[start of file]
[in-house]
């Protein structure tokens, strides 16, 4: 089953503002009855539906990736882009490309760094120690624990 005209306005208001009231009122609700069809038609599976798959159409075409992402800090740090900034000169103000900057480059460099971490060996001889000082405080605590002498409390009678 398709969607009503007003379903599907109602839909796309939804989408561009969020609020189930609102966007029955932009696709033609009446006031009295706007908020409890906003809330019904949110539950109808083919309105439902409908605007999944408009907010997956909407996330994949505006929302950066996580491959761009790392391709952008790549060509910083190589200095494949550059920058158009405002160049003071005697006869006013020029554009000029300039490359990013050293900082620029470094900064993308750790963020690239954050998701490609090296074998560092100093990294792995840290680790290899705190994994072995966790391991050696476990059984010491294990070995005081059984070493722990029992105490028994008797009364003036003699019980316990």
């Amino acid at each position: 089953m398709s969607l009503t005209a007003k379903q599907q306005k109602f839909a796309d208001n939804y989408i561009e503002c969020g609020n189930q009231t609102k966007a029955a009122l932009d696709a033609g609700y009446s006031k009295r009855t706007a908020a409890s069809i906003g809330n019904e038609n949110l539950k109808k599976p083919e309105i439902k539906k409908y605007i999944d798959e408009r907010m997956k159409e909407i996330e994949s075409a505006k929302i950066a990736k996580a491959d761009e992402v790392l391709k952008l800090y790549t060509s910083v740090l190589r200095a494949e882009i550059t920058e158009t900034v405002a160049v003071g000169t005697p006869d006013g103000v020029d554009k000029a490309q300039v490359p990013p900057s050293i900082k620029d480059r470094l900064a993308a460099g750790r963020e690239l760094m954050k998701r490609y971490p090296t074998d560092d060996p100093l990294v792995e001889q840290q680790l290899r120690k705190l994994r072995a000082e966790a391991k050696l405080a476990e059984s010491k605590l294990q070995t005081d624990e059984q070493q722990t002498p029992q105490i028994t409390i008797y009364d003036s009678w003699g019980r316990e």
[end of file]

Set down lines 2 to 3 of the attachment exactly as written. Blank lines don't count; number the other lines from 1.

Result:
């Protein structure tokens, strides 16, 4: 089953503002009855539906990736882009490309760094120690624990 005209306005208001009231009122609700069809038609599976798959159409075409992402800090740090900034000169103000900057480059460099971490060996001889000082405080605590002498409390009678 398709969607009503007003379903599907109602839909796309939804989408561009969020609020189930609102966007029955932009696709033609009446006031009295706007908020409890906003809330019904949110539950109808083919309105439902409908605007999944408009907010997956909407996330994949505006929302950066996580491959761009790392391709952008790549060509910083190589200095494949550059920058158009405002160049003071005697006869006013020029554009000029300039490359990013050293900082620029470094900064993308750790963020690239954050998701490609090296074998560092100093990294792995840290680790290899705190994994072995966790391991050696476990059984010491294990070995005081059984070493722990029992105490028994008797009364003036003699019980316990």
């Amino acid at each position: 089953m398709s969607l009503t005209a007003k379903q599907q306005k109602f839909a796309d208001n939804y989408i561009e503002c969020g609020n189930q009231t609102k966007a029955a009122l932009d696709a033609g609700y009446s006031k009295r009855t706007a908020a409890s069809i906003g809330n019904e038609n949110l539950k109808k599976p083919e309105i439902k539906k409908y605007i999944d798959e408009r907010m997956k159409e909407i996330e994949s075409a505006k929302i950066a990736k996580a491959d761009e992402v790392l391709k952008l800090y790549t060509s910083v740090l190589r200095a494949e882009i550059t920058e158009t900034v405002a160049v003071g000169t005697p006869d006013g103000v020029d554009k000029a490309q300039v490359p990013p900057s050293i900082k620029d480059r470094l900064a993308a460099g750790r963020e690239l760094m954050k998701r490609y971490p090296t074998d560092d060996p100093l990294v792995e001889q840290q680790l290899r120690k705190l994994r072995a000082e966790a391991k050696l405080a476990e059984s010491k605590l294990q070995t005081d624990e059984q070493q722990t002498p029992q105490i028994t409390i008797y009364d003036s009678w003699g019980r316990e």